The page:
I mentioned the incident to my wife later that evening, and she promptly said that maybe the little boy had a disability and I shouldn’t judge him. And that’s when I realized I was one of those parents. Yes, I’m a dad with a son on the spectrum, and I’m more aware of the signs of autism than other parents. But I was oblivious and ignorant to the signs this kid was exhibiting. I’m not saying that he had autism. The point is, I don’t know his story.

So there you have it. I’m one of those parents. It could happen to anyone, and it did. So next time someone acts like one of those parents toward my son, Lincoln, who has autism, I’m going to cut them a bit of slack. Because I’ve been there too and know how easy it is to be that way.


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I want you to do something for me.

Cry. Write. Sing. Paint. Crochet.

Whatever it is you do to let it all out when you’re frightened or hurting inside.

Promise me you will?

I’m not asking this in reaction to something bad that happened today or yesterday. I’m asking because this autism journey – as an autistic person, an autism parent or carer, as an autism sibling – it can be tough. Sometimes it feels like it’s tough all the time. You need to be strong to get through it.

But what do we mean by “strong”? I spoke to someone who felt like “strong” meant they shouldn’t let their emotions out, they shouldn’t give voice to their fears because that would weaken them and rip them apart.

Maybe. Or maybe that’s what happens if you keep these heavy things bottled up inside, allowing the pressure in the bottle to rise so much that it blows the cork right off the top and everything inside spills out.

Messy. Uncontrollable. Explosive.

I see “strong” as something slightly different. I see strong as not being afraid to give form to the things that scare us – to draw them, write them down, talk about them. It makes them more real and tangible, but it’s only when they become real that we can really deal with them.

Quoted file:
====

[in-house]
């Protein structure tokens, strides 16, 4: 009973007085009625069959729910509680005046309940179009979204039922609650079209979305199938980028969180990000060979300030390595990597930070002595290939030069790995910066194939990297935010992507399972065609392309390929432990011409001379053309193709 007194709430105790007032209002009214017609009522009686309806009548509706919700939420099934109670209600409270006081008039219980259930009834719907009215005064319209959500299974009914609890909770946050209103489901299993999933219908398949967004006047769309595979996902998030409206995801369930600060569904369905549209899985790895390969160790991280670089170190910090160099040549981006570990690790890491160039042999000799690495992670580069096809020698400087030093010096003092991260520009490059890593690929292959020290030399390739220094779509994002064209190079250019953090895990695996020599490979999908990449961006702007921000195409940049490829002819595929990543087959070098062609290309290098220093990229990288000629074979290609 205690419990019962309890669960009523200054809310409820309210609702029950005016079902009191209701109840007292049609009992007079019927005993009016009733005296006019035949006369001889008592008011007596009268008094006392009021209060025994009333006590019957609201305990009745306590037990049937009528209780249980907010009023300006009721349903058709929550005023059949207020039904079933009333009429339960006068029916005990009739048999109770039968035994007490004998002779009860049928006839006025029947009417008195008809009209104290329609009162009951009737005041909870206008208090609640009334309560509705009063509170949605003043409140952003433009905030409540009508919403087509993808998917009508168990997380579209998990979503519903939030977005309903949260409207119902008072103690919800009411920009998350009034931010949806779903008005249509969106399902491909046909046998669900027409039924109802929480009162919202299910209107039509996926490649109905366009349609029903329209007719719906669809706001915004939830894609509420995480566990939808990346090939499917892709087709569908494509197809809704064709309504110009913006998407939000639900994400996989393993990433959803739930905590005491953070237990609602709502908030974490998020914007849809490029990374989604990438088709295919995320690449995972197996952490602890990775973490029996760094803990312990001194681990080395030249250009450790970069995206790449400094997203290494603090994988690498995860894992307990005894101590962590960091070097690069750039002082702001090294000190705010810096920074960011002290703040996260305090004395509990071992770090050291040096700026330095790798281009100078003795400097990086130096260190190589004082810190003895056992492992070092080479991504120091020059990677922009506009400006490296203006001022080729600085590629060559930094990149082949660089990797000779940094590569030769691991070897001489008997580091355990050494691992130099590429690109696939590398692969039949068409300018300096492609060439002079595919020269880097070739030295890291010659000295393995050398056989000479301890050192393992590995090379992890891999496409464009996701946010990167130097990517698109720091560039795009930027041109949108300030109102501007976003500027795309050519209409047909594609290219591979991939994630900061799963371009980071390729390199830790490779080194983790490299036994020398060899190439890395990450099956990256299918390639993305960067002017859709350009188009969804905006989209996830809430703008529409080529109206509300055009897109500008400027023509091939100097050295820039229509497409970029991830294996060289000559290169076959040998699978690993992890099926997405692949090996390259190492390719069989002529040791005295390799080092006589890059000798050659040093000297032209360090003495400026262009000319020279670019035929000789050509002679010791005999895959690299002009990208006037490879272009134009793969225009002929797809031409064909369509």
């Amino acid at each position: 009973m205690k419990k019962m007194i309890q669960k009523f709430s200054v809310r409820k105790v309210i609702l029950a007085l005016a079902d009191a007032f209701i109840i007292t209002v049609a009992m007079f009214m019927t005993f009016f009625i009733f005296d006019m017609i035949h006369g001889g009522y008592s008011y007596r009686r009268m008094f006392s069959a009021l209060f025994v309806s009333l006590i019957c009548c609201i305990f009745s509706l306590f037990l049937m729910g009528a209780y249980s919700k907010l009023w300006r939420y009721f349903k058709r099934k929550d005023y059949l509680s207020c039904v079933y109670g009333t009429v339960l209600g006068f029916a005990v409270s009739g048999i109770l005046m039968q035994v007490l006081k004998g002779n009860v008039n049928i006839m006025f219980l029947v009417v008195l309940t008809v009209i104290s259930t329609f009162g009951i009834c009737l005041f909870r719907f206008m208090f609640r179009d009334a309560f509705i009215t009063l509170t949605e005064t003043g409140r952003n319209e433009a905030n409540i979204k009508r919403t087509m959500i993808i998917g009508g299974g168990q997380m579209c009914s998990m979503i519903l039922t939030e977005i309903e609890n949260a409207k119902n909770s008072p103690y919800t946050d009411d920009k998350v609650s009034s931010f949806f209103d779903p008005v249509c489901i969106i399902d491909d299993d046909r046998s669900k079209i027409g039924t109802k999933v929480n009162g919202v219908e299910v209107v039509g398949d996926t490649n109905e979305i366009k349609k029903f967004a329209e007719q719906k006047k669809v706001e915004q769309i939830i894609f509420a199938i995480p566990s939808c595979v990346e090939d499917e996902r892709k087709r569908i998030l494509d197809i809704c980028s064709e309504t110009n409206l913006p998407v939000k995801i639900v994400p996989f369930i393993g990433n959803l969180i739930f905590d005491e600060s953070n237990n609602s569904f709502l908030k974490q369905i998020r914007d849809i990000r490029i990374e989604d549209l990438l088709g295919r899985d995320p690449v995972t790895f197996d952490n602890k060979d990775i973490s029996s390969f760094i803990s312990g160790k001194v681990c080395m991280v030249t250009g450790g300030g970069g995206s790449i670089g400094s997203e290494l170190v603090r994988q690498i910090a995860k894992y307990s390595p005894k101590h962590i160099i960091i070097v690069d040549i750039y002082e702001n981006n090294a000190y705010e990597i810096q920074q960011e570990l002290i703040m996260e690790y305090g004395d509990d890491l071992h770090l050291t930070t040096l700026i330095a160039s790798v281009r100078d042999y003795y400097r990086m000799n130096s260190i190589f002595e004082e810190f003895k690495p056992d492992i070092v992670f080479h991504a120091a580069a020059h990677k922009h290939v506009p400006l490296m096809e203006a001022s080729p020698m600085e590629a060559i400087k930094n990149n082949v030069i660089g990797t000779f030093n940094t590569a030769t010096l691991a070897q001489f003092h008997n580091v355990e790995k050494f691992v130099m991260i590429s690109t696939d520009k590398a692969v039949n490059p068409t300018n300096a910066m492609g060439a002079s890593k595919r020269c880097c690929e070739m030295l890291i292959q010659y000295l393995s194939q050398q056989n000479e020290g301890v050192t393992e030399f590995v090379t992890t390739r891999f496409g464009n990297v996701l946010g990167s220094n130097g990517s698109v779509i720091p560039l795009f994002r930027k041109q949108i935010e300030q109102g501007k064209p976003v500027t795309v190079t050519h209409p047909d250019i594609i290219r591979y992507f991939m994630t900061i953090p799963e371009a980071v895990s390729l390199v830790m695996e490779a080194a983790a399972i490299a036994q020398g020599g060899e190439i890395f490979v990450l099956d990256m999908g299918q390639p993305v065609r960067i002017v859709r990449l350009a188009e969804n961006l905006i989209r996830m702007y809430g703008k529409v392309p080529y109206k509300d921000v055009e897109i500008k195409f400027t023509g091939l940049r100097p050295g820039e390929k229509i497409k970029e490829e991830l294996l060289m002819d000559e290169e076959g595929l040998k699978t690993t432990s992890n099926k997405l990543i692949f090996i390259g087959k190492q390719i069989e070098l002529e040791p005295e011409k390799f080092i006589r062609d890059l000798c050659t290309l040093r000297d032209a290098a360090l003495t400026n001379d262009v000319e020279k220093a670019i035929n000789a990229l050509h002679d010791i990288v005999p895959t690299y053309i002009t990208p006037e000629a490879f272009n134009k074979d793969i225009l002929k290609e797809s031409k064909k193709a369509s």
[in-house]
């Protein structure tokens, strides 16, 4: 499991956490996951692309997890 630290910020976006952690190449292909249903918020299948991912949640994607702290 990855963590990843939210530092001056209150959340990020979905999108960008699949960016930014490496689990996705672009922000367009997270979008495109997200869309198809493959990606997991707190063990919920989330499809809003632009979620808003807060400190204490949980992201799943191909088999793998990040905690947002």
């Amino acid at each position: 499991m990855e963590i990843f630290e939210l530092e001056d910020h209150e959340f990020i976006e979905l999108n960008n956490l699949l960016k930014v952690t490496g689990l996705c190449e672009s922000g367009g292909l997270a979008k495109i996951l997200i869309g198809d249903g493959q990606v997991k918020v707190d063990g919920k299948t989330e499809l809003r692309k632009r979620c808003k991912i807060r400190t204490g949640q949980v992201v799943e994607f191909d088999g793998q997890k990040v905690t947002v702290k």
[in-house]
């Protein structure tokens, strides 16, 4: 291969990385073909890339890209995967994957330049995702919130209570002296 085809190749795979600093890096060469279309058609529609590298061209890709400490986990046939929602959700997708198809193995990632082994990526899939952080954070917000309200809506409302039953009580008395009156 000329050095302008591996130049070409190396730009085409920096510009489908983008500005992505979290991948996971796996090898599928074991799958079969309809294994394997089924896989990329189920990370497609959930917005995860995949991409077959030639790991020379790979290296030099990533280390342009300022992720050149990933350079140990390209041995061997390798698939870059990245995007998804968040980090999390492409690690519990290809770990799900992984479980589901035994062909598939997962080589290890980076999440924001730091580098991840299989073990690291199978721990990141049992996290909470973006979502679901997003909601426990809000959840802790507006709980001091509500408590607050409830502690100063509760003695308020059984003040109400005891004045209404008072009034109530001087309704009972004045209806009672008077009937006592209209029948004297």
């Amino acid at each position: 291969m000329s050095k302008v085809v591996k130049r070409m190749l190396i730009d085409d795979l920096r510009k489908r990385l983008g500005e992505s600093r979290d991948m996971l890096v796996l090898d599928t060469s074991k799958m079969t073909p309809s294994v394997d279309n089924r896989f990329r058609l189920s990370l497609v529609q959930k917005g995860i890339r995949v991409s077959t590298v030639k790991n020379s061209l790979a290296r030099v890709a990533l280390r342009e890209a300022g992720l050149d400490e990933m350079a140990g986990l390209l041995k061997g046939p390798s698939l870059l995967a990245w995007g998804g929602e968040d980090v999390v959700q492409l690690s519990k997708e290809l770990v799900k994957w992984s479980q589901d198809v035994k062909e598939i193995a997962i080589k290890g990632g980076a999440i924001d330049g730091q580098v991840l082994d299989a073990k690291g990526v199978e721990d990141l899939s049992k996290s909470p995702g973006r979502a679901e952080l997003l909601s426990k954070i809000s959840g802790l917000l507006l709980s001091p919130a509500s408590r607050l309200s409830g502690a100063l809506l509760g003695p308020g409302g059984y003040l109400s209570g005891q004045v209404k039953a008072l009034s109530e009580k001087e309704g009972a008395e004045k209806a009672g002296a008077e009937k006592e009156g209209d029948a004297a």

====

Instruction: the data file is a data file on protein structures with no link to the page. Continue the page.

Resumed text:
I remember the day that my husband and I decided we were going to push for Melon’s autism diagnosis. It was a hot, sunny day. We hadn’t slept more than a couple hours in a night for four months due to Melon’s sleep issues. We’d just watched Melon have her fifth or sixth meltdown that day. She was in torment. We were in torment. We were falling apart. We sat in the back, slumped on the garden furniture, lost in a miserable silence.

My husband looked up and said, “Maybe, when the services open again in September, we should ask them to screen for autism, just to… to… rule it out… Do you think, maybe… it is autism?”
And I remember saying, “I do. I think she is autistic”.

And there it was. I said out loud to him the words we’d been dreading to hear from a professional. And as I said it, I broke down crying for maybe two minutes. I knew, beyond a shadow of a doubt, it was true. And then, suddenly, it didn’t feel so big. It wasn’t just a nameless, shapeless fear ricocheting around in my head anymore.

We could begin to deal with this reality.

We still are. It’s an ongoing process. There are things every day that make us worried, scared and sad. But we can’t carry them around forever; we have to put them down somehow or they will crush us. We deal in different ways. I write. I find that writing is a way of me taking control of my thoughts and feeling, setting them into some type of order and reason, reflecting on them. My husband is more of a talker. Melon is an artist; she draws it out.

So, go write, jog, knit, talk to someone, type an email that you only ever send to yourself, hold your pillow close and talk to it, lock yourself in the bathroom at work and have a good hard sob for a couple of minutes. Whatever you need to do to give form to your fears, make them tangible and put-down-able. You might just find that you are stronger for it.


Follow this journey on Cat on a Trampoline.

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A school for children and teens with autism in Lorain, Ohio, is serving up more than lunch at a new restaurant called The Spectrum Cafe. The establishment is also serving up opportunities for members of the autism community.

The Spectrum Cafe is designed to raise funds for the Spectrum Resource Center and School, a day program for students in grades PK-12+ who have a difficult time in a traditional school environment. The cafe provides employment opportunities and job training for students and graduates of the school, and all proceeds from sales will go towards equipment such as iPads and computers, 19 Action News reported.

It’s great that there’s a program here that brings awareness to autism,” Eric Veard, a customer, told the outlet.

Learn more about The Spectrum Cafe in the video below:

19 Action News|Cleveland, OH|News, Weather, Sports